Description: The Nlaka'pamux materials in the ACLS collection are located primarily in the "Thompson" section of the finding aid, which contains a full listing. They consist predominantly of ethnographic, historical, linguistic, and botanical materials recorded and assembled by James Teit from the 1890s to the 1910s and sent to Boas. Many of the material listed in the finding aid, especially those of larger size, are composed of many shorter, distinct individual manuscripts on specific topics that were gathered together into the large sets of manuscripts and assigned general titles such as "Thompson materials" or "Salish ethnographic materials." Many additional Nlaka'pamux materials can also be found in the "Salish" section of the finding aid, often intermixed among information on neighboring Interior Salish peoples. In both of these sections there are also some additional materials, generally linguistic, by Franz Boas and others.
Collection: ACLS Collection (American Council of Learned Societies Committee on Native American Languages, American Philosophical Society) (Mss.497.3.B63c)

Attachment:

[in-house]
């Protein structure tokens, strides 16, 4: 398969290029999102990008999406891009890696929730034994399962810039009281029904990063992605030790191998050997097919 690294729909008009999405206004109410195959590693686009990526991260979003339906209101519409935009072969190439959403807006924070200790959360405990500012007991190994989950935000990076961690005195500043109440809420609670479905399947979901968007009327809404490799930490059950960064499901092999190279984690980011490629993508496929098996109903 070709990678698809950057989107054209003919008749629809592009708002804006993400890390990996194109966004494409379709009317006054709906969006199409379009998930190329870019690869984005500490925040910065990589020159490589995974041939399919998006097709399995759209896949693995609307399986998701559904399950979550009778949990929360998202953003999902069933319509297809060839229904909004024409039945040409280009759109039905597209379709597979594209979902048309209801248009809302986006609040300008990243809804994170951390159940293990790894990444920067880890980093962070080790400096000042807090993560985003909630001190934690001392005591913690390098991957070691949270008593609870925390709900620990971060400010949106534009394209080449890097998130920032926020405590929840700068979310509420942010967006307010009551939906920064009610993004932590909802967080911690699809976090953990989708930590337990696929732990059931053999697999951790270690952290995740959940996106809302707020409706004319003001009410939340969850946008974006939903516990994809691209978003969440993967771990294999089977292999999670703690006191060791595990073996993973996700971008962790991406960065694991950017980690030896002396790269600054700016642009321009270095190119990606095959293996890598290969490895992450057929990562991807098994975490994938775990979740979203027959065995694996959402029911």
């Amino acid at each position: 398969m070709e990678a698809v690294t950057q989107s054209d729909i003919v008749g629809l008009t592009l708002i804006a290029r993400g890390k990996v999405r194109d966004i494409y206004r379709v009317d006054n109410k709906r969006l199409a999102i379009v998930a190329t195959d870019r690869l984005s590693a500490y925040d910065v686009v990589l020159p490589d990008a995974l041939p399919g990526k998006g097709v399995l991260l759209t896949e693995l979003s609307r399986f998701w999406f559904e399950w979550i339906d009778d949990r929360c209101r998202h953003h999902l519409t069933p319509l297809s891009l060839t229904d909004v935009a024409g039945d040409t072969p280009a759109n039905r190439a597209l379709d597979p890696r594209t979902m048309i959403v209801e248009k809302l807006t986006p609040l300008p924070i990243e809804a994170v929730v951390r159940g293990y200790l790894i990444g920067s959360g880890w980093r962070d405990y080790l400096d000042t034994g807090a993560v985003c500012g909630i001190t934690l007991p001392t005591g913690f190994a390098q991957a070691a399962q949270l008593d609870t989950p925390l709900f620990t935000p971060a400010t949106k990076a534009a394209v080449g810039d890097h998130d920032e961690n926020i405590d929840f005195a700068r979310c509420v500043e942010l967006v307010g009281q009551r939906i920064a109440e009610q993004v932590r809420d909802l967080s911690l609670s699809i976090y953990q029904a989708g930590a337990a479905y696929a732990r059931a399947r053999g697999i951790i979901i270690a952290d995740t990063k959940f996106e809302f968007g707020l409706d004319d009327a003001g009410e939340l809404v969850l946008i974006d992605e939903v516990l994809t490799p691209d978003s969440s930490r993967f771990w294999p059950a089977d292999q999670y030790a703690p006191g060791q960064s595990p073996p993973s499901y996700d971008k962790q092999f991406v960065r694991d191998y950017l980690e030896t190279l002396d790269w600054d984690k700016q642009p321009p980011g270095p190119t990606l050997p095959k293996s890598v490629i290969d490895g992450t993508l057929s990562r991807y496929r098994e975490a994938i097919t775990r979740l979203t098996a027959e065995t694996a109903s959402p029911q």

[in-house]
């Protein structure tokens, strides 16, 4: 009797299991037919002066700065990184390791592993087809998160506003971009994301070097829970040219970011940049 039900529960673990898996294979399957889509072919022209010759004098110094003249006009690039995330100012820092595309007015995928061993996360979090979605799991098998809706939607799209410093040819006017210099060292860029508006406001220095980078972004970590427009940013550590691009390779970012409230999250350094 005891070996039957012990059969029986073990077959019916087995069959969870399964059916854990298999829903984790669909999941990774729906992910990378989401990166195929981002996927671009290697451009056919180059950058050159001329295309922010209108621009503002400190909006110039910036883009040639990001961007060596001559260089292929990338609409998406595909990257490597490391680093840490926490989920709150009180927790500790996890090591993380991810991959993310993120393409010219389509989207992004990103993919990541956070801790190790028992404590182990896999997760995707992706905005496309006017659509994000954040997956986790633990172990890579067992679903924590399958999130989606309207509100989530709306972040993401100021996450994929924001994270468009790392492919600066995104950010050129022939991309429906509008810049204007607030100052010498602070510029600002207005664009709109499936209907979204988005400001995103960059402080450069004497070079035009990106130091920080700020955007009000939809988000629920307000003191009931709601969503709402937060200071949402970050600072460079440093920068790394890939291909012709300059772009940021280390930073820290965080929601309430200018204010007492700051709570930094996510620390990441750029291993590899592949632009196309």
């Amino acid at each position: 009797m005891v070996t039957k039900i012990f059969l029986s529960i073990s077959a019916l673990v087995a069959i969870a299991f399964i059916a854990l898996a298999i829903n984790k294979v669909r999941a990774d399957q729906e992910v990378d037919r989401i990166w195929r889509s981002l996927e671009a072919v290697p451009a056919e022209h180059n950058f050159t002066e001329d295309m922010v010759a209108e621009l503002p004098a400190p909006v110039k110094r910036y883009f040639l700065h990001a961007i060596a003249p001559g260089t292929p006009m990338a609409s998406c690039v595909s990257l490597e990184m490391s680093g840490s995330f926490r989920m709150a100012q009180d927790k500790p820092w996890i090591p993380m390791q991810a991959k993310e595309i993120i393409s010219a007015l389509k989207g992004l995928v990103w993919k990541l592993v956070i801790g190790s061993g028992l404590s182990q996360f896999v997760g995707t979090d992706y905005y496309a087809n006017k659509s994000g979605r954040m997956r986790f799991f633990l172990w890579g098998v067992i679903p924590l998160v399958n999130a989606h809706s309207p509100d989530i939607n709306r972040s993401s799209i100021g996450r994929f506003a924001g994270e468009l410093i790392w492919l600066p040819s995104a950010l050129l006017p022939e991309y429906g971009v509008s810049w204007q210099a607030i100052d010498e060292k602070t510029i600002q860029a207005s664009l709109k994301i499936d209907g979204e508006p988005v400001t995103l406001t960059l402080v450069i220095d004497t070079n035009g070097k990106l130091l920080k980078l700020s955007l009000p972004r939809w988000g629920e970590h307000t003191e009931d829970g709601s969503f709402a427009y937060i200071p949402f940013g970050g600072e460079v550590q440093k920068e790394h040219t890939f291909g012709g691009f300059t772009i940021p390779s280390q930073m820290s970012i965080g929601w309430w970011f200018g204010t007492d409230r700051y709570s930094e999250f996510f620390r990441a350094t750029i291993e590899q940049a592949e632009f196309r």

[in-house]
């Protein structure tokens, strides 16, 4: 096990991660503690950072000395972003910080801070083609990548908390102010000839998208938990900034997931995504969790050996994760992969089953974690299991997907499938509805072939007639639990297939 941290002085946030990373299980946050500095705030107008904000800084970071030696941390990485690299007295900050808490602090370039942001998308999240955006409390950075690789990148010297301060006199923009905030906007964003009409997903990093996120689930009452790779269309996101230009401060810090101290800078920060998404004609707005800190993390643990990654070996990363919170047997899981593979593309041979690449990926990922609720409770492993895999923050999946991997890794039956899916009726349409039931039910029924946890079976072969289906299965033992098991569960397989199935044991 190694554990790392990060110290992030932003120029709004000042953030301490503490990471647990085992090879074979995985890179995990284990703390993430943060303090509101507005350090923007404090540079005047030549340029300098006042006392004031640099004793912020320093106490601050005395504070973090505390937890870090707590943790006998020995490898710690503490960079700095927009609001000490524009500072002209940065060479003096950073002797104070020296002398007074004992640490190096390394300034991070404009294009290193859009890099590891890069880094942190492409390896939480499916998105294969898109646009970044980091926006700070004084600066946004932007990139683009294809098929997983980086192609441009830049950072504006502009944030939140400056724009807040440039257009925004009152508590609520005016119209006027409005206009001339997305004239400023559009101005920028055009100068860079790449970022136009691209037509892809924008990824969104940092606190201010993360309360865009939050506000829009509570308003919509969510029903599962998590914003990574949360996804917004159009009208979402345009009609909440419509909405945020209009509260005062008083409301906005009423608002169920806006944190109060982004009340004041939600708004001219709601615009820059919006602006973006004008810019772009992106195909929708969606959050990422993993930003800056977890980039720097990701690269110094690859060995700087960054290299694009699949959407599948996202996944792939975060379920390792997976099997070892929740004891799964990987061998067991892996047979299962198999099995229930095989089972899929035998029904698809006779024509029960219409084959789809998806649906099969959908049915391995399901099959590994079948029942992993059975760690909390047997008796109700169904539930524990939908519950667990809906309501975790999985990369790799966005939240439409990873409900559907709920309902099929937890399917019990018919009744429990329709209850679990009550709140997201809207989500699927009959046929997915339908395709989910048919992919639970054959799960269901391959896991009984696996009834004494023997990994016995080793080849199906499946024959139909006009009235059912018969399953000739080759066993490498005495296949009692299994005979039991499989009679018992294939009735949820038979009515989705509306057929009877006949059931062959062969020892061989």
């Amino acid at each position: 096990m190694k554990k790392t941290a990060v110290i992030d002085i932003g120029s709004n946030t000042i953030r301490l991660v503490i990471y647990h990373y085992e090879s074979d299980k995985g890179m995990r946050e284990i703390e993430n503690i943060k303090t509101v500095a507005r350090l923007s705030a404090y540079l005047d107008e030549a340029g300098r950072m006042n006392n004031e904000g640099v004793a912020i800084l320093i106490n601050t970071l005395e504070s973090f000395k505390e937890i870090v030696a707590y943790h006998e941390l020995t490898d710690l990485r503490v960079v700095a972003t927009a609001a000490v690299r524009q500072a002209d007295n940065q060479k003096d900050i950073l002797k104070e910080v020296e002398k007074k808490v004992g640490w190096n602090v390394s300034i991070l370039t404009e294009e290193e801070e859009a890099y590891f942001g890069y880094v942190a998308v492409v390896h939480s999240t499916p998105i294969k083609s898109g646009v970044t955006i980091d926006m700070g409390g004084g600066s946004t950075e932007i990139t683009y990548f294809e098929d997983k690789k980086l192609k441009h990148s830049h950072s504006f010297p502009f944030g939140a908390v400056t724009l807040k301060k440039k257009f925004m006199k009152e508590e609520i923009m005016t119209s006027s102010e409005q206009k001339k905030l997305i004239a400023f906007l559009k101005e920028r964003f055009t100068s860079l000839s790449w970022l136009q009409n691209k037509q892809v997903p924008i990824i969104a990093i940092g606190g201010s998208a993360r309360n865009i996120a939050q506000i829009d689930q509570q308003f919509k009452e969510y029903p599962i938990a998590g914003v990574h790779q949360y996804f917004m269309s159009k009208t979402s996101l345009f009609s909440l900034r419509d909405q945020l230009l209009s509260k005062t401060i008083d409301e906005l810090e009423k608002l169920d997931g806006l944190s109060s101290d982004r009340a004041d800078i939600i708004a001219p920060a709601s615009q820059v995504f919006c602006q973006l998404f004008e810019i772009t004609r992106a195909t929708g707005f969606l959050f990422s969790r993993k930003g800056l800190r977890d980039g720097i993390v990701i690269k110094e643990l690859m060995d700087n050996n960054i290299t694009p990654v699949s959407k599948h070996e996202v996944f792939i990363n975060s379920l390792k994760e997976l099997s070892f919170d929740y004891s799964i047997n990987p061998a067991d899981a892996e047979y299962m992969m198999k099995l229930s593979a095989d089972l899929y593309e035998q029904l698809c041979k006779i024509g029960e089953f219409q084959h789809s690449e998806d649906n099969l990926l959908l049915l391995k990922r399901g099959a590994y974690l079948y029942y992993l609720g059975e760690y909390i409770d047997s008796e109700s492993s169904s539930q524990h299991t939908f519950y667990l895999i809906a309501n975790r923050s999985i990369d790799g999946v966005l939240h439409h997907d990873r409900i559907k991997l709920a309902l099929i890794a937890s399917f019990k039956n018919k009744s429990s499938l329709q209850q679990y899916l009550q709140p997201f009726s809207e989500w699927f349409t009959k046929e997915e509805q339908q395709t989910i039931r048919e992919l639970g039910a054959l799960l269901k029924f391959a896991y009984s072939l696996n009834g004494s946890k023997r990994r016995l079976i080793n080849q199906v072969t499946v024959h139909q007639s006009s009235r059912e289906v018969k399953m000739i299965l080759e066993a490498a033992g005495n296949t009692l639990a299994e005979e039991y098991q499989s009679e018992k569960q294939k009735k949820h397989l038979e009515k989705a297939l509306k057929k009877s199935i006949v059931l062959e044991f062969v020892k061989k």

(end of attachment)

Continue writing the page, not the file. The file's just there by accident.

Omaha | Ponca | Lakota
Language(s): English | Lakota | Omaha-Ponca
Date: 1928-1930
Type:Text
Extent: 344 pages, approx. 1,600 cards and slips
Description: The Omaha and Ponda materials in the ACLS collection consist primarily of four items located in the "Omaha" section of the finding aid. The first materials are texts and grammatical notes recorded by Francis La Flesche, including texts with literal and free translations, and terms of relationship among the Omahas. Also includes correspondence with Franz Boas. The materials by Boas, which were based on prior source, including La Flesche, consist of a word list comparing Omaha to Lakota, and a lexicon of approximately 1600 word slips. In the "Iowa" section of the finding aid, Frida Hahn's manuscript grammar, "The Ponca Language," is found among Gordon Marsh's Iowa materials.
Collection: ACLS Collection (American Council of Learned Societies Committee on Native American Languages, American Philosophical Society) (Mss.497.3.B63c)